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article imageTennessee woman charged with taking illegal drugs while pregnant

By Arthur Weinreb     Jul 14, 2014 in Crime
Madisonville - A 26-year-old woman is the first person to be charged under a new Tennessee law that makes a woman who takes drugs while pregnant guilty of misdemeanor assault.
Mallory Loyola, of Madisonville Tennessee, gave birth to a baby girl on July 6. Two days later the 26-year-old was arrested and charged with assault. The Monroe County Sheriff's Office was contacted shortly after the birth by the Department of Children's Services and were advised both mother and daughter were examined at the UT Medical Center. Loyola and her daughter both tested positive for methamphetamine.
According to the Monroe County Sheriff's Office, Loyola has several convictions for possession of meth as well as breaching probation and has served time in jail. Police say the woman admitted smoking meth three or four days before she gave birth.
The new law went into effect July 1. It says that illegal use of a drug by a pregnant woman constitutes an assault if the infant is harmed by or addicted to that drug. If the baby dies as a result of drug use, the mother can face a homicide charge.
Monroe County Sheriff Bill Bivens said, "Any time someone is addicted and they can't get off for their own child, their own flesh and blood, it's sad." The sheriff added, "Hopefully it will send a message to other women who are pregnant and who have a drug problem to seek help. That is what we want them to do."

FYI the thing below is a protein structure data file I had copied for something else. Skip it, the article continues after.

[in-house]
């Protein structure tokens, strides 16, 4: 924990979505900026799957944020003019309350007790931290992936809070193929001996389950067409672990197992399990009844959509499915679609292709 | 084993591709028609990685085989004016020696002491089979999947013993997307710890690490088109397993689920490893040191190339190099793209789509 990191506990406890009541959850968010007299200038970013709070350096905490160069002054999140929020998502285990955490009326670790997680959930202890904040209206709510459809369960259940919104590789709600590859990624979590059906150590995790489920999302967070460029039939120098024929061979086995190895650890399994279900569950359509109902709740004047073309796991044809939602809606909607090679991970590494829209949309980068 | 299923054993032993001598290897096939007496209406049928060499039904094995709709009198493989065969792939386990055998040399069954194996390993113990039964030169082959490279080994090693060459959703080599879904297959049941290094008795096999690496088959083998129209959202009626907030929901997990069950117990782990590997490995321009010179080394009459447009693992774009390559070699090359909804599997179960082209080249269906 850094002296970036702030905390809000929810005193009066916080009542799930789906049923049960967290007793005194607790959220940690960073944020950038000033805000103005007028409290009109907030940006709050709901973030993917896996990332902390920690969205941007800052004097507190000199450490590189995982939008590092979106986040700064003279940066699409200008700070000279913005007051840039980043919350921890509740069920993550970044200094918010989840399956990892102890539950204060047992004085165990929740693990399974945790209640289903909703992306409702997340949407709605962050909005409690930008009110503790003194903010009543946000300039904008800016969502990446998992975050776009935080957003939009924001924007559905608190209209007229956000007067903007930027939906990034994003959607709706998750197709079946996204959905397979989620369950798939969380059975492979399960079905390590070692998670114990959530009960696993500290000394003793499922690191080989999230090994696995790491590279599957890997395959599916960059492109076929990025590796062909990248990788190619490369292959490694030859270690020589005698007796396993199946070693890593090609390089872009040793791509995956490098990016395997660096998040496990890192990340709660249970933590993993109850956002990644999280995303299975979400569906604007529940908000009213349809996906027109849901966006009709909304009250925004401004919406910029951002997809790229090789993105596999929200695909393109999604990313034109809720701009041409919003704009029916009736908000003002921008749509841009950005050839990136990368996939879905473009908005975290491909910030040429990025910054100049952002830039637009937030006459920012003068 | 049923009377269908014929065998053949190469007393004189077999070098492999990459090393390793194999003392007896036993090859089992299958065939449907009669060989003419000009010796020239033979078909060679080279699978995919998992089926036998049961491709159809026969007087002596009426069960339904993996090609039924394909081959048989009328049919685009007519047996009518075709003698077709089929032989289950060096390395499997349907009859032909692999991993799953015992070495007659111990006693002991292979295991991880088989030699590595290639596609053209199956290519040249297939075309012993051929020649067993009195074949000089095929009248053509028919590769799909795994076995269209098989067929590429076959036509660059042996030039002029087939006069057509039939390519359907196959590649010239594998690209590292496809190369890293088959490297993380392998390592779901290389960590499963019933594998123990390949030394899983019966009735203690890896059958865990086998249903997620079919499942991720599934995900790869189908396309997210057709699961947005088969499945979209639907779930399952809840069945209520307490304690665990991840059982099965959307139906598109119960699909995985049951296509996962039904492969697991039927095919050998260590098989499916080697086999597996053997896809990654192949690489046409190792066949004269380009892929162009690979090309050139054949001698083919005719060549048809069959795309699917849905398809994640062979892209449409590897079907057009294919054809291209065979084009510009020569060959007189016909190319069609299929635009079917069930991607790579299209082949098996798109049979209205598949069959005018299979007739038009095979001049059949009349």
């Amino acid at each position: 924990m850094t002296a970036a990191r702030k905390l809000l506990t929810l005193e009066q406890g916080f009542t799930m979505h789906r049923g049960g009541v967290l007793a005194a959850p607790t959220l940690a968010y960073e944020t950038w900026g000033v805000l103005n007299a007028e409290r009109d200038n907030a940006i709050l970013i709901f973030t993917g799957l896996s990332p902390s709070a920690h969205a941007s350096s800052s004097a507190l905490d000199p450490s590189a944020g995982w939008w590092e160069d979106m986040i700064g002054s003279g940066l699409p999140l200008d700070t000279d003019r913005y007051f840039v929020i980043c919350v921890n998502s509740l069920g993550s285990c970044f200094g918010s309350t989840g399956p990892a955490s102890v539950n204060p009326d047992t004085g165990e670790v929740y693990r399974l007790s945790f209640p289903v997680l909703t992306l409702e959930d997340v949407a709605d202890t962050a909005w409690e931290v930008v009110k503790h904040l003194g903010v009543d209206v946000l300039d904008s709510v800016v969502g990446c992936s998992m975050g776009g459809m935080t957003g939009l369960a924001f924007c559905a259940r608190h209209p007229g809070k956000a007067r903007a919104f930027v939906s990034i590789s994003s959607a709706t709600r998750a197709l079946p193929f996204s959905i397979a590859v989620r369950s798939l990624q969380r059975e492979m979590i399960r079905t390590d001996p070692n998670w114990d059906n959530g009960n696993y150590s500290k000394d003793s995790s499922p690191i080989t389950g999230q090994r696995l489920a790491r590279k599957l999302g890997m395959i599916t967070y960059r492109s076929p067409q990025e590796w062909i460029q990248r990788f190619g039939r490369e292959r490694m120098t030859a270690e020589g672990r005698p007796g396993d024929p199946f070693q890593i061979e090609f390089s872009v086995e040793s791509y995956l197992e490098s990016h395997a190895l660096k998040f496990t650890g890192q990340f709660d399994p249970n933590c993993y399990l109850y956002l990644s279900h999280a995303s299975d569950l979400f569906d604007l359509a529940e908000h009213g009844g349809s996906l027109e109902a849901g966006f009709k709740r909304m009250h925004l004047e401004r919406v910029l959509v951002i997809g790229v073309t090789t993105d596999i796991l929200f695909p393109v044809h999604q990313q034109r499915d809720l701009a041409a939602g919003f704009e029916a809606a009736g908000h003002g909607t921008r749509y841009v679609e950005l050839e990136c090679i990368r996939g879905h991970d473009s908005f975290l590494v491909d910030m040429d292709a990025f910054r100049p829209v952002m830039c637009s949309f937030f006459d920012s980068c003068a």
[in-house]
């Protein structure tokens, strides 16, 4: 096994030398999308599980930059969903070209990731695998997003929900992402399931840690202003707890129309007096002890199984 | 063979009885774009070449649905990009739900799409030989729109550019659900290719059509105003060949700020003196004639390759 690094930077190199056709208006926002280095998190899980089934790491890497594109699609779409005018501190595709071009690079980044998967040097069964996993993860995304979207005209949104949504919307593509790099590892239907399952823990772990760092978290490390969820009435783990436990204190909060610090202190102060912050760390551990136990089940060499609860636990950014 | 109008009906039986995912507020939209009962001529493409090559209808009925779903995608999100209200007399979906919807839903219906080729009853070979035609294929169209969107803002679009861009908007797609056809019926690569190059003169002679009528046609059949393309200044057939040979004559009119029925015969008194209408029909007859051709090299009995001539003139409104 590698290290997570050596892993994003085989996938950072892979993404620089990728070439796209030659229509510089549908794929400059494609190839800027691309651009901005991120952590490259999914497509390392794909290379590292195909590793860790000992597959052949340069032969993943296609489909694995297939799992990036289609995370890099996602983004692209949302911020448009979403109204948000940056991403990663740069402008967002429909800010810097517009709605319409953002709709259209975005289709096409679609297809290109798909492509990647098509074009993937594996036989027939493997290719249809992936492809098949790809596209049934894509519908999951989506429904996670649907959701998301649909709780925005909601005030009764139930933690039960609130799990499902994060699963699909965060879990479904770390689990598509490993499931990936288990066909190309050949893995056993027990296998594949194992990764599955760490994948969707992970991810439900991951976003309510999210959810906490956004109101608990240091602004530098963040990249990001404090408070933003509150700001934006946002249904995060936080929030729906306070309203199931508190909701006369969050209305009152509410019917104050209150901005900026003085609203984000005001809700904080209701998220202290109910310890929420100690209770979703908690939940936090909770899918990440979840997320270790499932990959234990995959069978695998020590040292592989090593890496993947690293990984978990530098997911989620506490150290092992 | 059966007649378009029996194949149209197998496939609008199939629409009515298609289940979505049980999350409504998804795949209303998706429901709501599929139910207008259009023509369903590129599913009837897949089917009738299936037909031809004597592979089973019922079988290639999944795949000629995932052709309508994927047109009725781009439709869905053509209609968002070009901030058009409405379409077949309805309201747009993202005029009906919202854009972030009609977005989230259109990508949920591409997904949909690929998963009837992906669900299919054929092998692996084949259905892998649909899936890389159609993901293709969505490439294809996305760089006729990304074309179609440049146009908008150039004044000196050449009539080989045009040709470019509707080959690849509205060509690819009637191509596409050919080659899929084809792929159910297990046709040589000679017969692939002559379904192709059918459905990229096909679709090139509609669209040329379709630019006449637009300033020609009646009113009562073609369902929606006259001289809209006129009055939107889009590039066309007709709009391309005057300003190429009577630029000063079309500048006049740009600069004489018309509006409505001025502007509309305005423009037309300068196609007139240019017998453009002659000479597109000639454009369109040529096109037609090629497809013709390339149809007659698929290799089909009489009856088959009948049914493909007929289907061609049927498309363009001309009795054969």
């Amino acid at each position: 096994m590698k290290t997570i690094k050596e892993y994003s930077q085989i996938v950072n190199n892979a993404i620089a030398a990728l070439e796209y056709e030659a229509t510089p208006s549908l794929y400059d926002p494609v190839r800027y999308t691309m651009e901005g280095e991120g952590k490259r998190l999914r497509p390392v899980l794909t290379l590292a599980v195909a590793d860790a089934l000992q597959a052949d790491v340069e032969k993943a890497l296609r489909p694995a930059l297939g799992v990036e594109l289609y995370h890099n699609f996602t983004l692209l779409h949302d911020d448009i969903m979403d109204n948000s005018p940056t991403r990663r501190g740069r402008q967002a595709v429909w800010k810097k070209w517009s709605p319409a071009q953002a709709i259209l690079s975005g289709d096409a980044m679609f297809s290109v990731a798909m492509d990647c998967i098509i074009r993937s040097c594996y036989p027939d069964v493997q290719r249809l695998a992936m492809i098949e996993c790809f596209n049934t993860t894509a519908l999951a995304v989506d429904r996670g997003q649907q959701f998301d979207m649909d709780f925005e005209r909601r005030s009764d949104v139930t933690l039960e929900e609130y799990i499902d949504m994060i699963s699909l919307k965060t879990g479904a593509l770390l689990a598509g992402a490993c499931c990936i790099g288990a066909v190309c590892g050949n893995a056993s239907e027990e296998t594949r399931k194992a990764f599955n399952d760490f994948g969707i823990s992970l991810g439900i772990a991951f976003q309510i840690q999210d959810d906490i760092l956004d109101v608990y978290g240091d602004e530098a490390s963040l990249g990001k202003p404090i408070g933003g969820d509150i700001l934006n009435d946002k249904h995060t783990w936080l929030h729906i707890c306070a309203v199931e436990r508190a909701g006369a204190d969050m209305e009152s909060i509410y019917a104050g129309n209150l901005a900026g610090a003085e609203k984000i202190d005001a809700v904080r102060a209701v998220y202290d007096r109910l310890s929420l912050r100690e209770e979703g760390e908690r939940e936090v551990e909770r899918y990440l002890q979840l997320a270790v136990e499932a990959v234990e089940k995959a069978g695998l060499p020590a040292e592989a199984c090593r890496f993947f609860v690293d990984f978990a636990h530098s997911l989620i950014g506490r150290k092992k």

The law was signed into effect on April 29 by Governor Bill Haslam. At the time Haslam said he had "extensive conversations with experts including substance abuse, mental health, health and law enforcement officials. The governor also said the intent of the law is to address illicit drug use among pregnant women through treatment programs.
The maximum punishment for assault is one year in prison. It is a defence to the charge if a woman begins a treatment program while pregnant even though it is not completed until after the baby is born.
Critics of the new legislation, including the ACLU, argue the law will force pregnant drug users not to seek treatment due to fear of arrest. It is also claimed pregnant women are being singled out as it is not an offence for anyone else to have illegal drugs in their system.
After Loyola's arrest, Thomas Castelli, legal director of the ACLU of Tennessee, issued a statement saying, "This dangerous law unconstitutionally singles out new mothers struggling with addiction for criminal assault charges."
Loyola has been released on $2,000 bond. If the law is not successfully challenged, it will be reviewed in two years.
More about mallory loyola, Assault, new tennessee law, taking drugs while pregnant, Aclu
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